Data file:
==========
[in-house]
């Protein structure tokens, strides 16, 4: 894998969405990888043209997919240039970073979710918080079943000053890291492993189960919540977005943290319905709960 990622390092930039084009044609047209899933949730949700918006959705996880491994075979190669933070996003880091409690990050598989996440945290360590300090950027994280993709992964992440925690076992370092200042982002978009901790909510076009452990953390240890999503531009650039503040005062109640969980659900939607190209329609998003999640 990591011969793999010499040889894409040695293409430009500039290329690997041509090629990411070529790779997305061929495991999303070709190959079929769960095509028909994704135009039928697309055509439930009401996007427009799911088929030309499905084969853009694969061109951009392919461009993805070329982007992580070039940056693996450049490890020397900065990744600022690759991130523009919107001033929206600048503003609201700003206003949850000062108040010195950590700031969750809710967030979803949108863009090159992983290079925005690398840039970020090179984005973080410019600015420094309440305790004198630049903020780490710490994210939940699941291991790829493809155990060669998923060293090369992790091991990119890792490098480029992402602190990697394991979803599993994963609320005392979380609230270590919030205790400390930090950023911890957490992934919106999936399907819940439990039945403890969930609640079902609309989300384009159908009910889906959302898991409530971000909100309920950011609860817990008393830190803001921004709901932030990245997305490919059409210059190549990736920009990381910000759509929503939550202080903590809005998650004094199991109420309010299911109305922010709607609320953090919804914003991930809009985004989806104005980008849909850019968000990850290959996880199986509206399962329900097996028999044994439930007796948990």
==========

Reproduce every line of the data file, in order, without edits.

[in-house]
């Protein structure tokens, strides 16, 4: 894998969405990888043209997919240039970073979710918080079943000053890291492993189960919540977005943290319905709960 990622390092930039084009044609047209899933949730949700918006959705996880491994075979190669933070996003880091409690990050598989996440945290360590300090950027994280993709992964992440925690076992370092200042982002978009901790909510076009452990953390240890999503531009650039503040005062109640969980659900939607190209329609998003999640 990591011969793999010499040889894409040695293409430009500039290329690997041509090629990411070529790779997305061929495991999303070709190959079929769960095509028909994704135009039928697309055509439930009401996007427009799911088929030309499905084969853009694969061109951009392919461009993805070329982007992580070039940056693996450049490890020397900065990744600022690759991130523009919107001033929206600048503003609201700003206003949850000062108040010195950590700031969750809710967030979803949108863009090159992983290079925005690398840039970020090179984005973080410019600015420094309440305790004198630049903020780490710490994210939940699941291991790829493809155990060669998923060293090369992790091991990119890792490098480029992402602190990697394991979803599993994963609320005392979380609230270590919030205790400390930090950023911890957490992934919106999936399907819940439990039945403890969930609640079902609309989300384009159908009910889906959302898991409530971000909100309920950011609860817990008393830190803001921004709901932030990245997305490919059409210059190549990736920009990381910000759509929503939550202080903590809005998650004094199991109420309010299911109305922010709607609320953090919804914003991930809009985004989806104005980008849909850019968000990850290959996880199986509206399962329900097996028999044994439930007796948990």